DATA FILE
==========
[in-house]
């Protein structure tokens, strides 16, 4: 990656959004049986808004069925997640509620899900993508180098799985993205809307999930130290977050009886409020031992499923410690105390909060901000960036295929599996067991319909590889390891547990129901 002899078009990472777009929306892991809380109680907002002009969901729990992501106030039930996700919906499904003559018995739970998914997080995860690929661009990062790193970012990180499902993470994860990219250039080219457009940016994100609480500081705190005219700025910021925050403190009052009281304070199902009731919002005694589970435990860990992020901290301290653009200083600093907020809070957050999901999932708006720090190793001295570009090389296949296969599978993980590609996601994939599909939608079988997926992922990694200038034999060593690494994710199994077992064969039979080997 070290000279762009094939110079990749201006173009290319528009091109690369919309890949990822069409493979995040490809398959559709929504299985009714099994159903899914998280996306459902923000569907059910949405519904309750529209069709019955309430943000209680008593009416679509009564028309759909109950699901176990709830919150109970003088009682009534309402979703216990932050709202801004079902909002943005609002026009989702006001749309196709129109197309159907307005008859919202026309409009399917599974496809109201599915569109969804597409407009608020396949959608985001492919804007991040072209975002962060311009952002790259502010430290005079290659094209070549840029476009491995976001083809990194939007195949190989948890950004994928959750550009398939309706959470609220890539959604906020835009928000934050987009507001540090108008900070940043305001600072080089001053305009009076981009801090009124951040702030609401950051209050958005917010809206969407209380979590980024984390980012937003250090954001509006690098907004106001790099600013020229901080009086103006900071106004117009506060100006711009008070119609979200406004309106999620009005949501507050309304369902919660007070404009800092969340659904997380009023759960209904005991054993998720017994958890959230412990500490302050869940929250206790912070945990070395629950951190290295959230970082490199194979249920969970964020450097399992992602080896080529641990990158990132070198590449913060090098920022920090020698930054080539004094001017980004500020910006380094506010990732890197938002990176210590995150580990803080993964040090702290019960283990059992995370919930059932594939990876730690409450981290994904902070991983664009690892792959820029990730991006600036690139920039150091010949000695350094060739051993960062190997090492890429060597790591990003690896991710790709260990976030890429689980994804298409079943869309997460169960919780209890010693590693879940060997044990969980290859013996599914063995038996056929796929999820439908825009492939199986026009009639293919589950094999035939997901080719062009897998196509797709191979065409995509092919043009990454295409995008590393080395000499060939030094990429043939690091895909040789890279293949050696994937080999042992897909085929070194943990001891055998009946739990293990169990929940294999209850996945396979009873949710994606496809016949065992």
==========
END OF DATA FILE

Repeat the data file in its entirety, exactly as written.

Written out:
[in-house]
């Protein structure tokens, strides 16, 4: 990656959004049986808004069925997640509620899900993508180098799985993205809307999930130290977050009886409020031992499923410690105390909060901000960036295929599996067991319909590889390891547990129901 002899078009990472777009929306892991809380109680907002002009969901729990992501106030039930996700919906499904003559018995739970998914997080995860690929661009990062790193970012990180499902993470994860990219250039080219457009940016994100609480500081705190005219700025910021925050403190009052009281304070199902009731919002005694589970435990860990992020901290301290653009200083600093907020809070957050999901999932708006720090190793001295570009090389296949296969599978993980590609996601994939599909939608079988997926992922990694200038034999060593690494994710199994077992064969039979080997 070290000279762009094939110079990749201006173009290319528009091109690369919309890949990822069409493979995040490809398959559709929504299985009714099994159903899914998280996306459902923000569907059910949405519904309750529209069709019955309430943000209680008593009416679509009564028309759909109950699901176990709830919150109970003088009682009534309402979703216990932050709202801004079902909002943005609002026009989702006001749309196709129109197309159907307005008859919202026309409009399917599974496809109201599915569109969804597409407009608020396949959608985001492919804007991040072209975002962060311009952002790259502010430290005079290659094209070549840029476009491995976001083809990194939007195949190989948890950004994928959750550009398939309706959470609220890539959604906020835009928000934050987009507001540090108008900070940043305001600072080089001053305009009076981009801090009124951040702030609401950051209050958005917010809206969407209380979590980024984390980012937003250090954001509006690098907004106001790099600013020229901080009086103006900071106004117009506060100006711009008070119609979200406004309106999620009005949501507050309304369902919660007070404009800092969340659904997380009023759960209904005991054993998720017994958890959230412990500490302050869940929250206790912070945990070395629950951190290295959230970082490199194979249920969970964020450097399992992602080896080529641990990158990132070198590449913060090098920022920090020698930054080539004094001017980004500020910006380094506010990732890197938002990176210590995150580990803080993964040090702290019960283990059992995370919930059932594939990876730690409450981290994904902070991983664009690892792959820029990730991006600036690139920039150091010949000695350094060739051993960062190997090492890429060597790591990003690896991710790709260990976030890429689980994804298409079943869309997460169960919780209890010693590693879940060997044990969980290859013996599914063995038996056929796929999820439908825009492939199986026009009639293919589950094999035939997901080719062009897998196509797709191979065409995509092919043009990454295409995008590393080395000499060939030094990429043939690091895909040789890279293949050696994937080999042992897909085929070194943990001891055998009946739990293990169990929940294999209850996945396979009873949710994606496809016949065992």